CHICAGO – Indiana lawmakers will begin hashing out their differences on a new two-year state budget and transportation package in the coming days.
A conference committee of House and Senate members was named last week on the transportation package in HB1002 and committee members were expected to be appointed as soon as Monday for the budget laid out in HB1001.
The Senate last Thursday passed a $32.1 billion budget in a 39-9 vote that differs from the House version approved in late February in a 68-29 vote in some spending and tax issues. The Republican-controlled legislature is set to adjourn later this month.
“I believe we are well on our way to a budget that properly funds state services, while maintaining strong reserves in order to protect taxpayers,” State Senate Appropriations Committee Chairman Luke Kenley, R-Noblesville, said in a statement.
A notable difference between the two is the $1 per pack increase in the state’s tax on a pack of cigarettes which the House included but the Senate did not. The House version would use revenue from the cigarette tax hike to plug a $300 million left by its plan to shift gasoline sales tax revenue to road funding. The Senate version lacks the shift.
Freshman Gov. Eric Holcomb opposed the House’s cigarette tax hike, saying that the tax has “more to do with public health and that discussion….I want to focus the discussion on infrastructure and how we're going to pay for our roads and bridges without combining the two."
The Senate version lacks Holcomb’s proposal to use the state’s $500 million Next Generation Trust Fund to fund investments in entrepreneurship and to support early-stage and mid-size Indiana companies. The House agreed to use a portion. Senate leaders said the issue will remain on the table for discussion during the conference committee.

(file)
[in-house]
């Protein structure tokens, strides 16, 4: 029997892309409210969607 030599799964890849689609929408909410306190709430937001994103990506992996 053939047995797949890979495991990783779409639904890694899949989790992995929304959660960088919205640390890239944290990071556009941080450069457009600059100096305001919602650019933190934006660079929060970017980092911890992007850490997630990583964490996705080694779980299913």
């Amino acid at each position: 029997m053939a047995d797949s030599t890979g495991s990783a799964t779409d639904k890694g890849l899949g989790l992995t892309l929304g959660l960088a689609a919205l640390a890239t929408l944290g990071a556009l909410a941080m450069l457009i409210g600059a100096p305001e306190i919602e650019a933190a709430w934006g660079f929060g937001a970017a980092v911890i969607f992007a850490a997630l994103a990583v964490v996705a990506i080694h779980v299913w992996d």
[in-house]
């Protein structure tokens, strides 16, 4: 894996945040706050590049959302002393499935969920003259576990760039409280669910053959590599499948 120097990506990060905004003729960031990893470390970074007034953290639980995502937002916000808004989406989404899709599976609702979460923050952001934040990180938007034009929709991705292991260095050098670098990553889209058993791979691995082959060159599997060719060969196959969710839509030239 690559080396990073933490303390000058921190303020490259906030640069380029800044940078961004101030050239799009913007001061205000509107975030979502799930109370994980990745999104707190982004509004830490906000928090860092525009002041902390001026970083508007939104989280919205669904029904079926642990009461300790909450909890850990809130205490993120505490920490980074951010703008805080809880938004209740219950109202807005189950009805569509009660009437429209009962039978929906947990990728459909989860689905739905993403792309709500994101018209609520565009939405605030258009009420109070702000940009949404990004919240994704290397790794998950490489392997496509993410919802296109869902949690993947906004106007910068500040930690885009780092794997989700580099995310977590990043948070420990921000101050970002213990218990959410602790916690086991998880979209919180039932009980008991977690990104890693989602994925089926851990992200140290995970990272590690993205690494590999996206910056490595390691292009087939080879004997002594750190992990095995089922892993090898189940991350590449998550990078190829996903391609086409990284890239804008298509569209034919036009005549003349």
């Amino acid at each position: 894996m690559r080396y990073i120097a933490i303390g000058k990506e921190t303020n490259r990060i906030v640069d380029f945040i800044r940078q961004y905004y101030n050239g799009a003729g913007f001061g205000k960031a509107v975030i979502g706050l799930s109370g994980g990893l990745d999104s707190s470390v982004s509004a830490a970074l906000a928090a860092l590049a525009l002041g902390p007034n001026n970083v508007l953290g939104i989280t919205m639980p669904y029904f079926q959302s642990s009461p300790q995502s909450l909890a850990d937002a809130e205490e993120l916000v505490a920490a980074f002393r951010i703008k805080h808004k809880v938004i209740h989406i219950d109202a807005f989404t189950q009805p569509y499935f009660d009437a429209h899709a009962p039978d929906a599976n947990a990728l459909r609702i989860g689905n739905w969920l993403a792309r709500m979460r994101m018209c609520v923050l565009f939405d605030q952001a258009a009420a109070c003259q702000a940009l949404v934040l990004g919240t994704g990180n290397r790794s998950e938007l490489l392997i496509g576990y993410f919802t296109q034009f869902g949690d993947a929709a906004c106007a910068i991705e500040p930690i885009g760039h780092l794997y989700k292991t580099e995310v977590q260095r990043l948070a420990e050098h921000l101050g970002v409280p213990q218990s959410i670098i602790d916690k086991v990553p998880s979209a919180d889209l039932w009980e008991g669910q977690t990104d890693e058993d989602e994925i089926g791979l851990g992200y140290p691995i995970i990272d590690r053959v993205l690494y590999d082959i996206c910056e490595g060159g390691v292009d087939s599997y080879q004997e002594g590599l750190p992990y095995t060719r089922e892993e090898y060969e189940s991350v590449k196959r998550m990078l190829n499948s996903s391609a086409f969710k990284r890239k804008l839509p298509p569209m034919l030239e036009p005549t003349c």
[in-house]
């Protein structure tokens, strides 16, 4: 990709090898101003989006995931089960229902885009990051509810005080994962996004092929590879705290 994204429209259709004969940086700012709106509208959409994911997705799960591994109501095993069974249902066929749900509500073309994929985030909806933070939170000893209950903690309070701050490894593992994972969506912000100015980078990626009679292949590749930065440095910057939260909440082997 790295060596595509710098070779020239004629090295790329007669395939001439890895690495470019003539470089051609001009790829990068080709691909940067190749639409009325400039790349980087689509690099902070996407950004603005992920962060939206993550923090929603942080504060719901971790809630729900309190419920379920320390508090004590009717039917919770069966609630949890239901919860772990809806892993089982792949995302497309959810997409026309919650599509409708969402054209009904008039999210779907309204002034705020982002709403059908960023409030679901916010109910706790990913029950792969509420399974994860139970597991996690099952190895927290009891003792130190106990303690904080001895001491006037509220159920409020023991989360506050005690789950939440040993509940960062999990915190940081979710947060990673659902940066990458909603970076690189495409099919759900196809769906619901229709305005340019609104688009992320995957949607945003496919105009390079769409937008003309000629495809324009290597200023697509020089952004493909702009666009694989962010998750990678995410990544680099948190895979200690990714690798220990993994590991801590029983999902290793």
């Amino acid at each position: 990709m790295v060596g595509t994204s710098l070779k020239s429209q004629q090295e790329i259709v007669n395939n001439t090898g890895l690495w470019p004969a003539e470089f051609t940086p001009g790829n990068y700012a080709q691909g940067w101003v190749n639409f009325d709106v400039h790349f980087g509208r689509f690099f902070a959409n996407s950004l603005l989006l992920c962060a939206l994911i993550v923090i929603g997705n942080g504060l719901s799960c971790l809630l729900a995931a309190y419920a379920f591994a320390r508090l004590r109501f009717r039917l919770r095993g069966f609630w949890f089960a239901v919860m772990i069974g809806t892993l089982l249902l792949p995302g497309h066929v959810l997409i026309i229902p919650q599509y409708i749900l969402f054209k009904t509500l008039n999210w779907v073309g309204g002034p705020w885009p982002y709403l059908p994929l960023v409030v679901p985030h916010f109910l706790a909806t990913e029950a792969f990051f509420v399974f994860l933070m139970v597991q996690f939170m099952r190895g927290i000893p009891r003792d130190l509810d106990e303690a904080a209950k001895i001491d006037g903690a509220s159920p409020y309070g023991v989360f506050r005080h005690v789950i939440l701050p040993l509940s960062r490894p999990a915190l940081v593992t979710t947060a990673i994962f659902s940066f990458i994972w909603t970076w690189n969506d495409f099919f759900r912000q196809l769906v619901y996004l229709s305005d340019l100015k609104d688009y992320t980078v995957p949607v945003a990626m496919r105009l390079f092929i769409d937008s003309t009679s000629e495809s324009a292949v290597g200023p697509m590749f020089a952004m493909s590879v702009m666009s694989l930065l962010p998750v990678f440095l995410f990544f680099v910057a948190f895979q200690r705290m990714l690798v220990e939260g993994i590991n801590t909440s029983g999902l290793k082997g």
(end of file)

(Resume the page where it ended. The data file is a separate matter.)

The trust fund, established with proceeds from the 2006 Indiana Toll Road lease, currently must be invested in products with extremely limited risk. Lawmakers must approve converting the trust to support entrepreneurship in the state.
The two plans also veer on the level of education funding allocated over the next two years, with the Senate package providing an additional $358 million over current levels and the House offering $273 million.
The transportation package cleared the Senate in a 34-13 vote last week after winning passage by the House in 61-36 vote taken in February. Both rely on a $15 increase in vehicle registration fees and 10 cent hike in gasoline taxes to fund more spending on transportation. The Senate version includes several additional tax sources not adopted in the House plan and it phases in the gasoline tax hike.
Both versions allow the governor to put tolls on interstate highways with federal approval. The plans anticipate allowing toll charges of five cents per mile for passenger vehicles and up to 15 cents per mile for commercial trucks.
When fully implemented, the higher fuel taxes and the interstate tolls would generate $1.2 billion per year of new money for transportation.
Tolls on I-65 and I-70 would bring in an additional $365 million per year, according to legislative sponsors.
Interstate tolls are a more sustainable revenue source than the state's fuel taxes, now at 28 cents per gallon for gasoline and 22 cents per gallon of diesel, Kenley said when the bill was reviewed in committee. "It may not be the solution for today, but for the long term, I don't think you're going to realistically be able to deal with this problem without taking that [tolling] path," Kenley said.
Holcomb earlier this year proposed $31.8 billion over the next biennium that begins July 1. The state closed out fiscal 2016 with a structural surplus of $50.6 million, $545 million in its rainy day fund, and a total of $2.24 billion in various state reserve accounts.
Revenue in the fiscal year that ended June 30 finished $111.3 million below a revised forecast and $78.5 million below revenue collected in fiscal 2015. Indiana holds triple-A ratings from the three largest rating agencies.